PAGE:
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Legally speaking, how to become a great dictator

Dictation might come naturally to some, but for most, a few simple guidelines will help make transcription of their sound files easier and more accurate, while saving their firm money too.

Whether you choose a dictation machine or a Smartphone with the latest dictation app, the first rule is simple: don’t hold it too close. The microphone should be about six inches (15cm) from your mouth to prevent words becoming muffled by other sounds, such as the sounds you make when you breathe or the puff of air that hits the microphone when you use plosive words like ‘police’ or ‘barrister’.

Keeping background noise to a minimum is essential for clear dictation and at the very least dictators should avoid shuffling papers or tapping keyboards. While it can be tricky in a busy office or chambers, it’s better to find somewhere quiet, rather than constantly having your dictation interrupted when the office gets too loud.

To fine tune your efforts, you can experiment with the microphone’s sensitivity settings to reduce the distance at which the microphone will pick up sounds and ensure your voice is the loudest thing the transcription typist hears. It’s important to pause after you press the record button (and again before you stop recording) to prevent your words being clipped each time.

Perhaps the most obvious and yet most important point to appreciate when dictating is the need to speak slowly and as clearly as possible. The better your diction, the better your dictation.

If you send your dictation externally for transcription, it is worth bearing in mind most service providers will charge by the length of the dictation. It might be tempting therefore to speak more quickly, but it’s more important to avoid as many ‘ums’ and ‘erms’ as possible, which will naturally lengthen your dictation, add nothing to your work and cost you more.

Experienced, qualified legal transcription typists will only punctuate the transcription as directed and add nothing unless told to do so; an unwanted comma can significantly change the meaning of what was intended, particularly in legal or medical transcriptions.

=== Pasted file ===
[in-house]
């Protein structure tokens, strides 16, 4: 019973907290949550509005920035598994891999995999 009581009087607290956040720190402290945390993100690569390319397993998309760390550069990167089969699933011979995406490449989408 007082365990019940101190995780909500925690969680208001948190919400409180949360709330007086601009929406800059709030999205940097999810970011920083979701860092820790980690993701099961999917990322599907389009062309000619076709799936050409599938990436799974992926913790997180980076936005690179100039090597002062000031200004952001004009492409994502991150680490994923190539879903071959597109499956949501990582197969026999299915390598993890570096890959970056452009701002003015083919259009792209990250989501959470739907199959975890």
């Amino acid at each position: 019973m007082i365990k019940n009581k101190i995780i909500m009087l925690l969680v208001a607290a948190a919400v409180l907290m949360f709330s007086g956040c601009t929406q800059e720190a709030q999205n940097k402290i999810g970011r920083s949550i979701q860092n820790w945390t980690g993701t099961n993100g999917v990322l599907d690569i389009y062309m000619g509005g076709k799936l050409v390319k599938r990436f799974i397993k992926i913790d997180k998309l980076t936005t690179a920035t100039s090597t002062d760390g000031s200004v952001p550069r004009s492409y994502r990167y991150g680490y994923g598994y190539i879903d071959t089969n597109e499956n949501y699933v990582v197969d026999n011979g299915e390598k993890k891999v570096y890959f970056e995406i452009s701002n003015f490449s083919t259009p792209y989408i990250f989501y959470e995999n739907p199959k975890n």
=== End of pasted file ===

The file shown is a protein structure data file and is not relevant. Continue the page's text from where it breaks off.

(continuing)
For this reason, you must dictate all punctuation or you will need to spend longer amending the returned transcription. When you want to put something in brackets, say ‘open parentheses’, dictate the contents for the brackets and when finished say ‘close parentheses’. It’s common sense really, but worth remembering that time spent on inserting punctuation into your dictation is time saved on formatting the returned transcription.

If the final document requires particular formatting, you can add it to the dictation to save time later. When you want to underline, capitalise or bold certain elements of your text, simply say STOP and then issue instructions for how the next word, words, sentence etc. should be treated.

For example, to centre something in the document, say ‘stop, centred’, then pause and continue dictating the passage that should be centred. To return to normal justification after you have finished dictating the content to be centred, say ‘stop, left justified’, then continue with your dictation.

You should only need to spell out obscure words, names and addresses, etc., as most experienced, qualified transcription typists will have a good working knowledge of the English language and commonly used legal expressions, including Latin terms.

The recommended phonetic alphabet to use when spelling words is the International Radiotelephony Spelling Alphabet (see above illustration).

Numbers can be a problem in a dictation, but made easier when delivered in the same manner throughout, allowing typists to get used to your style. It is recommended that years are dictated as spoken, so 1977 becomes ‘nineteen seventy-seven’ and the number zero is dictated as ‘zero’ or ‘nought’ and never as ‘oh’. 

Typically, you will also need to dictate the relevant reference numbers at the start of your dictation to identify to which client or case the transcription refers. If you are utilising outsourced transcription services, the typists may have access to your system remotely, allowing them to complete work within the relevant files utilising existing templates.

Whether internal typists or outsourced service providers are to undertake the transcription, the fee-earner should still be able to speak directly to the typist and discuss any specific requirements. Dictation software will also typically allow clients to include notes with their sound files, where typists can view any special instructions from the dictator concerning their dictation.

Outsourced service providers have the advantage of having typists spread throughout the country, which often allows them to provide typists used to working with particularly strong regional accents that a single location firm may find more problematic.

To ensure you receive accurate transcriptions that can save you time formatting or correcting, the best advice is to pay attention to the quality of your dictation. Remember, press record and speak clearly.

Maxine Park is co-director and co-founder of DictateNow, a dictation outsourcing and systems provider.

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17 November 2015

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